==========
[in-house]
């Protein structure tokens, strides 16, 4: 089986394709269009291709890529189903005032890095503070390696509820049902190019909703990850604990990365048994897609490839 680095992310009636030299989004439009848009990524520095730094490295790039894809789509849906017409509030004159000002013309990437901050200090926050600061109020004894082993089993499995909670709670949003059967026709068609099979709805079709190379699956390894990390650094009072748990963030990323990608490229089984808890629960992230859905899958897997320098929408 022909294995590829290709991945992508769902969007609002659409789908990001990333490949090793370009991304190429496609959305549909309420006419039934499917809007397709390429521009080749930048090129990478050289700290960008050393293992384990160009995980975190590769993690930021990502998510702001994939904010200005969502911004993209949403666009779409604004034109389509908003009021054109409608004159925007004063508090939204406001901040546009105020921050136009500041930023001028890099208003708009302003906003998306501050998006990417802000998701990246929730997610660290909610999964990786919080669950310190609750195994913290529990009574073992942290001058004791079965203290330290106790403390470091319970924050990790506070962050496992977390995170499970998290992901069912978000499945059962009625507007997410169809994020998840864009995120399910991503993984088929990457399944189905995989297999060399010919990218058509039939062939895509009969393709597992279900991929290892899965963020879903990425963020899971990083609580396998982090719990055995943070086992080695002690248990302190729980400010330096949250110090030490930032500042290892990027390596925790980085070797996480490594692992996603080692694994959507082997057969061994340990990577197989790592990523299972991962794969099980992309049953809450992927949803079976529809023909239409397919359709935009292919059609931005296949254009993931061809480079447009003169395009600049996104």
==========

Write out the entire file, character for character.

[in-house]
């Protein structure tokens, strides 16, 4: 089986394709269009291709890529189903005032890095503070390696509820049902190019909703990850604990990365048994897609490839 680095992310009636030299989004439009848009990524520095730094490295790039894809789509849906017409509030004159000002013309990437901050200090926050600061109020004894082993089993499995909670709670949003059967026709068609099979709805079709190379699956390894990390650094009072748990963030990323990608490229089984808890629960992230859905899958897997320098929408 022909294995590829290709991945992508769902969007609002659409789908990001990333490949090793370009991304190429496609959305549909309420006419039934499917809007397709390429521009080749930048090129990478050289700290960008050393293992384990160009995980975190590769993690930021990502998510702001994939904010200005969502911004993209949403666009779409604004034109389509908003009021054109409608004159925007004063508090939204406001901040546009105020921050136009500041930023001028890099208003708009302003906003998306501050998006990417802000998701990246929730997610660290909610999964990786919080669950310190609750195994913290529990009574073992942290001058004791079965203290330290106790403390470091319970924050990790506070962050496992977390995170499970998290992901069912978000499945059962009625507007997410169809994020998840864009995120399910991503993984088929990457399944189905995989297999060399010919990218058509039939062939895509009969393709597992279900991929290892899965963020879903990425963020899971990083609580396998982090719990055995943070086992080695002690248990302190729980400010330096949250110090030490930032500042290892990027390596925790980085070797996480490594692992996603080692694994959507082997057969061994340990990577197989790592990523299972991962794969099980992309049953809450992927949803079976529809023909239409397919359709935009292919059609931005296949254009993931061809480079447009003169395009600049996104």